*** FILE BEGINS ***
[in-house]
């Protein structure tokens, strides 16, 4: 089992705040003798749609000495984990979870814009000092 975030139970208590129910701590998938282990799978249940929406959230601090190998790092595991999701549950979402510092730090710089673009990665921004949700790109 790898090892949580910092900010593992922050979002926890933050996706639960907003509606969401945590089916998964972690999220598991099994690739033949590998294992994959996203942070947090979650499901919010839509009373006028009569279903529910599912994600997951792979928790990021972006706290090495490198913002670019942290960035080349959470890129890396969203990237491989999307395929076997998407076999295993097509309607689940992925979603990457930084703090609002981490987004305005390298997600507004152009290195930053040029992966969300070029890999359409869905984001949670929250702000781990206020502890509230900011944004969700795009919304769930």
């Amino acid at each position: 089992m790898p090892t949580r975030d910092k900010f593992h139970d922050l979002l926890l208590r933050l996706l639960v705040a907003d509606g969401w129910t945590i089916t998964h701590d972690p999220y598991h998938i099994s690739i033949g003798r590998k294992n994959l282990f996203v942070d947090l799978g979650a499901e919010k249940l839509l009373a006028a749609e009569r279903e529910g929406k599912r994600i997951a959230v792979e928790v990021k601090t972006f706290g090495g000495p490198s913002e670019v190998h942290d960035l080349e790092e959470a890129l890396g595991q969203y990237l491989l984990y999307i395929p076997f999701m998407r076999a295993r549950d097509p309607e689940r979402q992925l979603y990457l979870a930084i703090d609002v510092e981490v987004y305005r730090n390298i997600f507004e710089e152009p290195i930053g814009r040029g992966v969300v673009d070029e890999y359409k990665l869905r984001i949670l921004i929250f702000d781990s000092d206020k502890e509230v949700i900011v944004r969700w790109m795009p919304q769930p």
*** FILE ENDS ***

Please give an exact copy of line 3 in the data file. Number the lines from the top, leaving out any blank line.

């Amino acid at each position: 089992m790898p090892t949580r975030d910092k900010f593992h139970d922050l979002l926890l208590r933050l996706l639960v705040a907003d509606g969401w129910t945590i089916t998964h701590d972690p999220y598991h998938i099994s690739i033949g003798r590998k294992n994959l282990f996203v942070d947090l799978g979650a499901e919010k249940l839509l009373a006028a749609e009569r279903e529910g929406k599912r994600i997951a959230v792979e928790v990021k601090t972006f706290g090495g000495p490198s913002e670019v190998h942290d960035l080349e790092e959470a890129l890396g595991q969203y990237l491989l984990y999307i395929p076997f999701m998407r076999a295993r549950d097509p309607e689940r979402q992925l979603y990457l979870a930084i703090d609002v510092e981490v987004y305005r730090n390298i997600f507004e710089e152009p290195i930053g814009r040029g992966v969300v673009d070029e890999y359409k990665l869905r984001i949670l921004i929250f702000d781990s000092d206020k502890e509230v949700i900011v944004r969700w790109m795009p919304q769930p």